Asset Managers Demand Technology Move For Custodians

Speaking at the Global Custody Forum conference on Tuesday, delegates from the some of the world’s largest asset managers are calling for global custodian banks to increase their investment in technology to meet the new regulatory environment.
By Joe Parsons(2147488729)
Speaking at the Global Custody Forum conference on Tuesday, delegates from the some of the world’s largest asset managers are calling for global custodian banks to increase their investment in technology to meet the new regulatory environment.

As traditional sources of revenue continue to deplete, it is now becoming more important than ever for custodians to revamp business models and adapt to the emerging digital age in the securities services industry.

“Custodians really have to get their act together, especially the big ones,” says Murray Preston, director, global provider strategy, BlackRock.

“They need to do the technology investment seriously… What we have seen with AIFMD (Alternative Investment Fund Managers Directive), and with UCITS V and FATCA (Foreign Account Tax Compliance Act) coming up, controlled responsibilities functions are increasingly changing.”

According to Preston, global custodians are naturally sitting on a mountain of data that can now be commoditized to meet asset manager’s regulatory demands.

“They have the equities, bonds, derivatives pricing and corporate event information on their platforms, so they are sitting on a mass amount of data,” he adds.

This includes trade quality analysis reports, data mining and aggregation, and also new products to enhance risk management techniques.

“What we are discussing with custodians, and what I think is their future, is helping us mining, visualizing and sharing data,” adds Marcus Ruetimann, COO, Schroders.

“The visualization of the data is the most critical one, it doesn’t help us just to mine the data and store it. The real value of the data is not in storage… but to help us make decisions.

“The custodian of the future for Schroders will have to provide service to help us overcome the unpredictable.”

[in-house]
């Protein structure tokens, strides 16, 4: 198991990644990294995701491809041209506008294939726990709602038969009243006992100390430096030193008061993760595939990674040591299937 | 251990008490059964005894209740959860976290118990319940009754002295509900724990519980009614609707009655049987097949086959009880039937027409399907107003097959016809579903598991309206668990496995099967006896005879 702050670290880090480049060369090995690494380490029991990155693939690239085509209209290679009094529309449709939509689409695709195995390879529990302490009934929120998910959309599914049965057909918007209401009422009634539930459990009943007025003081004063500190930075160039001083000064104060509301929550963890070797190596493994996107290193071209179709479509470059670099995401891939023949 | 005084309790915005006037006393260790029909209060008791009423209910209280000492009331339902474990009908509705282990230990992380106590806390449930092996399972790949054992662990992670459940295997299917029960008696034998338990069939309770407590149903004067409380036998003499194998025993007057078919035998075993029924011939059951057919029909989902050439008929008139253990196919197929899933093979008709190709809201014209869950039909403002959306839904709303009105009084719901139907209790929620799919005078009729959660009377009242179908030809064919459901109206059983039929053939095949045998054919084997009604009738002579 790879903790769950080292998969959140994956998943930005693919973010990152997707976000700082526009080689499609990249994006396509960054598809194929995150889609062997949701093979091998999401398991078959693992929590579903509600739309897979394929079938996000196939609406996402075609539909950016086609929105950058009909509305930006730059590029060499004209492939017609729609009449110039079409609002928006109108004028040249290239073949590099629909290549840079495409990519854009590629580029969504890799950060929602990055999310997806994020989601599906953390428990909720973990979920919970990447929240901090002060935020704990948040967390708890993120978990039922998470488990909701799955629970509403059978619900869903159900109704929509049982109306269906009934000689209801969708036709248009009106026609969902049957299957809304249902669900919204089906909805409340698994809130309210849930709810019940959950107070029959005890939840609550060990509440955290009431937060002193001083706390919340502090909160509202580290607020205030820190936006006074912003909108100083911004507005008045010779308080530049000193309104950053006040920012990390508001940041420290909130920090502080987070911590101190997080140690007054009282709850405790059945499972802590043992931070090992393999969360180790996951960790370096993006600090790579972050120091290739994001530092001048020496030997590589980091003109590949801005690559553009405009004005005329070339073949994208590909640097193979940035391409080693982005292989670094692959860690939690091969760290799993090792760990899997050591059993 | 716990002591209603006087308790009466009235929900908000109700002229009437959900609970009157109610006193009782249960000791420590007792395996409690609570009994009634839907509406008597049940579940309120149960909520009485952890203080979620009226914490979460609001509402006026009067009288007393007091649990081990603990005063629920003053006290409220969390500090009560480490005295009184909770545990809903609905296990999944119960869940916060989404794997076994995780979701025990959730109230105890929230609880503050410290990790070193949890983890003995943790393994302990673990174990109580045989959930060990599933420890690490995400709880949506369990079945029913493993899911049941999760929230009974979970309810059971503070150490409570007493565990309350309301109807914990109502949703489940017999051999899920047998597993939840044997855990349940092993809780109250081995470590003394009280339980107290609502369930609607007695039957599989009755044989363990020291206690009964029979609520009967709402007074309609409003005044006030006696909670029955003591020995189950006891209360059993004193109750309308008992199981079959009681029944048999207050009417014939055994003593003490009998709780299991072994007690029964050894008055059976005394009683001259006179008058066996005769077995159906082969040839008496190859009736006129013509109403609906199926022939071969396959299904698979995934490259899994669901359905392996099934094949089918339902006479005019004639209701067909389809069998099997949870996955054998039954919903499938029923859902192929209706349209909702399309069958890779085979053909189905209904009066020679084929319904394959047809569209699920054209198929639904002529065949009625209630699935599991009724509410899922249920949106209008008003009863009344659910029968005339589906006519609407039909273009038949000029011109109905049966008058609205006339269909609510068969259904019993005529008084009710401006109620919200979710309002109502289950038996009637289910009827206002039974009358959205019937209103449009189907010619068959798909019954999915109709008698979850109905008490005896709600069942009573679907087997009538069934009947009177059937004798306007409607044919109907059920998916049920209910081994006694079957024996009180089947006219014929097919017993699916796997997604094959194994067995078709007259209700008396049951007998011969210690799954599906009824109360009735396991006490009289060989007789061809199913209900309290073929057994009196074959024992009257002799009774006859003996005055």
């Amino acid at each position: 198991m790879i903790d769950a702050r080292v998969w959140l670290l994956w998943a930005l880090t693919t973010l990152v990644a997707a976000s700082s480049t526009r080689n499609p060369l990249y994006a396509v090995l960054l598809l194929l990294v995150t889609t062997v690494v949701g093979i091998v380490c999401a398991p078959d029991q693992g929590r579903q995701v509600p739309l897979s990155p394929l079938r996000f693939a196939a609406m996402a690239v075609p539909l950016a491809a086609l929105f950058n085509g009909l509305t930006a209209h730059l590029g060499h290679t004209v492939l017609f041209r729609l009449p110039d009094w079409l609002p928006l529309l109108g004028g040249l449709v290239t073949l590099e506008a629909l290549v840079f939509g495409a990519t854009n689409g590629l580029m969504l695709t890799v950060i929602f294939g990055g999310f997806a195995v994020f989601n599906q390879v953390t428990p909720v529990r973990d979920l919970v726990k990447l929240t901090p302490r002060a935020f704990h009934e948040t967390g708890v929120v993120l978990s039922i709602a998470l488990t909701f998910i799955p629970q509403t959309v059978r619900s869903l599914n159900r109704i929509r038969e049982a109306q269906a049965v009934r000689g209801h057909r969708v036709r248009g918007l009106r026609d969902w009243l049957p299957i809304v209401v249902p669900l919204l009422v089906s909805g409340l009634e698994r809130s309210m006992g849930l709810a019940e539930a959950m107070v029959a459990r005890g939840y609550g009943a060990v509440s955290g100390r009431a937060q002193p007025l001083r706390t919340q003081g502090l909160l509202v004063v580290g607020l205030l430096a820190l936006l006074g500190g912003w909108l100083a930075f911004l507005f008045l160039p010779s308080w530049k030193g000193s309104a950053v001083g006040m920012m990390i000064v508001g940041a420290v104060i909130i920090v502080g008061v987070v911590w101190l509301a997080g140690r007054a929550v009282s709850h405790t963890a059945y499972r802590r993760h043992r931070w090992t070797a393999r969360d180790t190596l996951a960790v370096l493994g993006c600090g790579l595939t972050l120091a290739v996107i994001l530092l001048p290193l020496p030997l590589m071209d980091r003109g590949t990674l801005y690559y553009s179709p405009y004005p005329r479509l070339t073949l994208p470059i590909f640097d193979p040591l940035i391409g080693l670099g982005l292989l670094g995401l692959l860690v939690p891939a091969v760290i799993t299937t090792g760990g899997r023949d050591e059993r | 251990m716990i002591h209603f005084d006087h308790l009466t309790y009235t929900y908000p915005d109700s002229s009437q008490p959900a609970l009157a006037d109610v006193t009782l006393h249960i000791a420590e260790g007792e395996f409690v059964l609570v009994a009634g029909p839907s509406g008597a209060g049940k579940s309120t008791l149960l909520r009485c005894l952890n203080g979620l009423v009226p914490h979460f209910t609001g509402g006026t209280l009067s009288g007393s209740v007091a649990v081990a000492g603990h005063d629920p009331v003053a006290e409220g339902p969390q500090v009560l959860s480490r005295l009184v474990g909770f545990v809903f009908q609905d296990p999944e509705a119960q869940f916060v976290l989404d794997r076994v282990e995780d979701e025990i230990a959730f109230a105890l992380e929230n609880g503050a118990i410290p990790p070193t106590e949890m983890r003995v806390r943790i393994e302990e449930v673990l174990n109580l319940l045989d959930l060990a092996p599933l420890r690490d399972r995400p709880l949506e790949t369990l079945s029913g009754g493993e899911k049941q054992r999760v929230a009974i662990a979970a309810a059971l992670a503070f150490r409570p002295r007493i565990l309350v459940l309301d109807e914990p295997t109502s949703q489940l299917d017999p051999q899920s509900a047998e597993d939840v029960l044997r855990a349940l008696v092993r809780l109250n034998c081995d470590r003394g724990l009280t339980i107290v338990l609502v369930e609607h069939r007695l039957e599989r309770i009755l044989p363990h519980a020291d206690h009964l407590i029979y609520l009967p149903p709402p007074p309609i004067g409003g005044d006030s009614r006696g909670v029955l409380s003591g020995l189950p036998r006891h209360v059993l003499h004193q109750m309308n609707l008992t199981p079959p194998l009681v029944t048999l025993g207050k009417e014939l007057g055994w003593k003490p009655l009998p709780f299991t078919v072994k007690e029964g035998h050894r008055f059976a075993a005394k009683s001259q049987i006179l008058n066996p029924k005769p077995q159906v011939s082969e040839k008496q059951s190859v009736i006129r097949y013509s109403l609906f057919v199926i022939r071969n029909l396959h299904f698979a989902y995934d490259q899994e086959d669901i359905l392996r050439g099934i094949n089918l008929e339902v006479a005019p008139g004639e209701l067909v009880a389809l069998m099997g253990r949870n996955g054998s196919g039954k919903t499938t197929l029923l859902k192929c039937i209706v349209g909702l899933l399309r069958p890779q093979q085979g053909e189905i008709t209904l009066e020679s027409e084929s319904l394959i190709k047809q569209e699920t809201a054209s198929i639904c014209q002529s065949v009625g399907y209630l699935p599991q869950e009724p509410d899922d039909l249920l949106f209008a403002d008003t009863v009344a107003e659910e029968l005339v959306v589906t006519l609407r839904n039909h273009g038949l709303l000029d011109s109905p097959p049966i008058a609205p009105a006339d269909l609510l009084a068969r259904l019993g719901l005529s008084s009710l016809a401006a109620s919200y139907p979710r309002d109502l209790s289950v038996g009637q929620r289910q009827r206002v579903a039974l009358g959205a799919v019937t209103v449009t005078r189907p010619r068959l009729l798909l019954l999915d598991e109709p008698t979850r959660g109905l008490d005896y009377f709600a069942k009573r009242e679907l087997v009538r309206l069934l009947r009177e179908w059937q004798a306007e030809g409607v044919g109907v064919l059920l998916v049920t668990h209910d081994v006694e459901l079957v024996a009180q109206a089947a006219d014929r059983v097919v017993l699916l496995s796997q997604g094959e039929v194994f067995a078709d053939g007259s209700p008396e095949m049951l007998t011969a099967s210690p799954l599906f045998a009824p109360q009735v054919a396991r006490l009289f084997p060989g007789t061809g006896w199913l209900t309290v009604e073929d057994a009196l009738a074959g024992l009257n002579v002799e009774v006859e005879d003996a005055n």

According to a poll of delegates attending the conference, 33.8% of respondents said the digital revolution would materially change their relationship with their custodian.

The panel also said if custodians do in fact monetize data provision, they will also have to find ways to develop enhanced information security provisions. Cyber security has become a major concern for asset managers, following the hacking of 60 million accounts held at J.P. Morgan.

“We are very concerned about this recent data breaches. At Schroders we get attacked as well; the threat internal and external is increasing… and those entities that can also provide not only the service and the talent that leads to trust will also have to have very good information security capabilities,” adds Ruetimann.

Preston adds what he sees as the key differentiator in choosing which custodian to use is speed-to-market.

“What we have seen with T+2 this year, and with the upcoming T2S (TARGET2-Securities), we are seeing much quicker execution in the market. And so we have got to keep up and sometimes drag the partners that we have with us,” says Preston.

In addition, regulation is resulting in asset managers readdressing their risk and operating models. However, for certain providers that are venturing into these new services, establishing the relationship with the asset manager could take some time.

“Broadening relationships with these parties that aren’t used to operating in our industry…is a big risk and to sort that out will take quite a bit of time,” says Marco di Palma, global vendor management, J.P. Morgan Asset Management.

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